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Here’s what made Monday’s snowstorm so severe

Capital Weather Gang’s Jason Samenow talks about what caused Monday’s disruptive snowstorm across the D.C. region and provides a forecast for Thursday. (Video: The Washington Post, Photo: Matt McClain/The Washington Post)
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On Sunday, it was 63 degrees. Many were skeptical that accumulating snow would fall the next day. But by Monday afternoon, five to 10 inches or more of cement-like snow had plastered large parts of the region. More than a half-million customers in Virginia and Maryland lost power because the weight of the snow combined with strong winds brought down tree limbs and power lines, and traffic on Interstate 95 came to a standstill. More than 12 hours later, many motorists are still stranded there.

Both sides of I-95 south of D.C. still blocked after snowstorm; drivers stranded overnight

The storm’s severity can be attributed to 1) its unusual strength and its course, taking an ideal track to wallop the zone from Central Virginia and Southern Maryland to the District with exceptionally heavy snow and strong winds; and 2) the weight of the snow, which snapped thousands of tree limbs across the region.

The snow intensity Monday morning was simply too much for trees and road crews to handle.

In less than 30 minutes, bare, wet pavement turned white as snowfall rates leaped to one to three inches per hour. Visibility was reduced to less than a quarter-mile. In just a few hours, half a foot of snow had piled up in many locations.

A winter storm dumped several inches of snow across the D.C. region on Jan. 3. (Video: Amber Ferguson/The Washington Post)

Because temperatures hovered near freezing as the flakes poured down, they were heavy and wet — perfect for packing snowballs but perilous for tree limbs. As winds gusted over 30 mph, branches snapped under the snow’s heft.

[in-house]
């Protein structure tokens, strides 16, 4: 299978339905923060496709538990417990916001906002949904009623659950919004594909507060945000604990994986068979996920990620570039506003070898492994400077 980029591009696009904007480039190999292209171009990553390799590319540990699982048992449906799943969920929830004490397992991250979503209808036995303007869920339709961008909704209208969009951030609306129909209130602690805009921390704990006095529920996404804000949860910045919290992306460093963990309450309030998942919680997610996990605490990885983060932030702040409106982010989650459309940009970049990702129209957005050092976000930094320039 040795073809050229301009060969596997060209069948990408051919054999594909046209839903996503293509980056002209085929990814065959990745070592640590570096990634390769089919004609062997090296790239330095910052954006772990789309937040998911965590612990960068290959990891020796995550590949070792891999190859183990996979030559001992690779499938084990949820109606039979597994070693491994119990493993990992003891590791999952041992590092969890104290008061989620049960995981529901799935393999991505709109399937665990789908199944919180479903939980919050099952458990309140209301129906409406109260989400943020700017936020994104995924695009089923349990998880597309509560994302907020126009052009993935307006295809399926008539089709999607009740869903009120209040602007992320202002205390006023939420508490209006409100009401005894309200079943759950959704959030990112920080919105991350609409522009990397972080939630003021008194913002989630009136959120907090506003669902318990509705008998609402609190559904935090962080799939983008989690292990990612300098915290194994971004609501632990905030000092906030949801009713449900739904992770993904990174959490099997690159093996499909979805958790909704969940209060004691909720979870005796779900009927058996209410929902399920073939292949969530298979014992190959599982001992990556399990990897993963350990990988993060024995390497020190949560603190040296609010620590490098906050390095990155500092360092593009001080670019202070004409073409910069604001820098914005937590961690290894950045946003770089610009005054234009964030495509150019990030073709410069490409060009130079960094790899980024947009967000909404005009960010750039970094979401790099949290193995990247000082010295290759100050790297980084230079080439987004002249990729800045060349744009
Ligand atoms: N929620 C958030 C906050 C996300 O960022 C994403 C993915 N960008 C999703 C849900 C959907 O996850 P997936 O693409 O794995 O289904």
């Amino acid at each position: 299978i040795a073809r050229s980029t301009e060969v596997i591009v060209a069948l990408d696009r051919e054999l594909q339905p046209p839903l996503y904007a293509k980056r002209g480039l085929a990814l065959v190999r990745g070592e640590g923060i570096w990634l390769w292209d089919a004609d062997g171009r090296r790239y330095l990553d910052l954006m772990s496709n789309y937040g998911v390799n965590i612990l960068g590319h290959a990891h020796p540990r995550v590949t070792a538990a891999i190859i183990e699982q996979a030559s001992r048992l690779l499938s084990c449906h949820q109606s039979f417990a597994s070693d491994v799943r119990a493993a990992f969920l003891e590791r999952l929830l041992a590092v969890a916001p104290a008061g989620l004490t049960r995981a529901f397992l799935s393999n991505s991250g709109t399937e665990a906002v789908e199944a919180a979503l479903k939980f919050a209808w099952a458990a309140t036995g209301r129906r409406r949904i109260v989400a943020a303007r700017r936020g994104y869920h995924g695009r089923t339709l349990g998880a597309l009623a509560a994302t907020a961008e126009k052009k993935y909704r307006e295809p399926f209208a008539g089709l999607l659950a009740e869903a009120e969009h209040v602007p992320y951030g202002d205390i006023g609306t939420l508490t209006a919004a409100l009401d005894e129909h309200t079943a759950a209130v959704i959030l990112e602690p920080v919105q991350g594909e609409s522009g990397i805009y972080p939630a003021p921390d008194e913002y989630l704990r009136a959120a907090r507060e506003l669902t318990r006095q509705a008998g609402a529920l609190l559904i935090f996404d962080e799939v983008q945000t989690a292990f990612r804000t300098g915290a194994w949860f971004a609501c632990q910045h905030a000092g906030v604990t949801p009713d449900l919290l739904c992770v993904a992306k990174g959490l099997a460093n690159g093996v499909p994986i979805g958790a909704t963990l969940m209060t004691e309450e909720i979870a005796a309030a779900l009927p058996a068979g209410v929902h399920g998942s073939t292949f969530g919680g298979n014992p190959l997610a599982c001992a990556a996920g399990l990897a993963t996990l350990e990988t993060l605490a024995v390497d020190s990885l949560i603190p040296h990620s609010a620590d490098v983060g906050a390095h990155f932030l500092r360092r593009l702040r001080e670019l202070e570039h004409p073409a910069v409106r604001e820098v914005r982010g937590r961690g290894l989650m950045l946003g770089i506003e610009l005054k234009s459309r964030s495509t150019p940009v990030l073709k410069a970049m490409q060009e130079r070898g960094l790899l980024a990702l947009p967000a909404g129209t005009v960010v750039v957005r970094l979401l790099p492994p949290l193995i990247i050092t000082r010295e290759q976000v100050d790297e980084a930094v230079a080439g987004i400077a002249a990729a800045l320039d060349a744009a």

The last time a snowstorm generated outages as numerous as those Monday was the infamous “Commutageddon” snowstorm of Jan. 26, 2011. That storm also stranded vehicles on area roadways for many hours. The two storms had remarkably similar effects on the region. The Commutageddon storm’s wrath was focused just a little farther north and happened in the late afternoon and evening rather than the morning and midday.

Much like Commutageddon, the effect of Monday’s snow on roads was exacerbated as temperatures plummeted amid the intensifying precipitation. While paved surfaces were initially wet from rain, a treacherous bottom layer of ice formed as precipitation transitioned to snow and temperatures sank into the upper 20s. The situation was made worse Monday night when the mercury plunged into the teens, solidifying the slushy conglomeration.

How much snow fell across the region

In the immediate Washington area, within about a county radius of the District, five to 10 inches were most common. But to the south, totals ballooned as high as 12 to 16 inches in the area around Fredericksburg and in parts of Southern Maryland.

The snowfall in the immediate Washington region was notable on several counts:

  • The 6.9 inches observed at Reagan National Airport was the most from a single storm in nearly three years (since Jan. 13, 2019).
  • More snow fell in a single day at National Airport than in the two previous winters combined (5.4 and 0.6 inches).
  • It was the third-biggest first snowfall of a season on record at National Airport, tied with a storm on Nov. 30, 1967. The biggest first snowfall on record was the 1987 Veterans Day storm.
  • It was the most snow on record the day after temperatures reached 63 degrees or higher.
  • The snowfall set Jan. 3 records at all three major airports. In additional to National Airport’s calendar day record of 6.9 inches, Dulles and BWI Marshall airports posted Jan. 3 records of 3.9 and 6.8 inches.
  • Washington has received more snowfall than Denver so far this winter.

Snowfall amounts cut off sharply north of central Montgomery County and west of Fairfax County, where totals of one to four inches were common.

Photography: Snow blankets the Washington D.C. region

Remarkably, Frederick, Hagerstown and Martinsburg, W.Va., received no accumulating snow. These areas typically get the highest snow totals in Mid-Atlantic winter storms while areas around Fredericksburg and Southern Maryland see the least. But, because of this storm’s southern track, the resulting snowfall pattern was the opposite of what the region is accustomed to.

Why so much snow fell

The heavy snowfall was generated by a coastal storm or “nor’easter” that intensified as it moved out of the Carolinas and over the coastal Atlantic. Storms that follow this track are notorious for producing significant snowfall in our area.

The satellite image from 9 a.m. Monday shows a textbook “Hatteras Low” with an extensive band of precipitating cloud north of the warm front (warm front is shown by solid red line).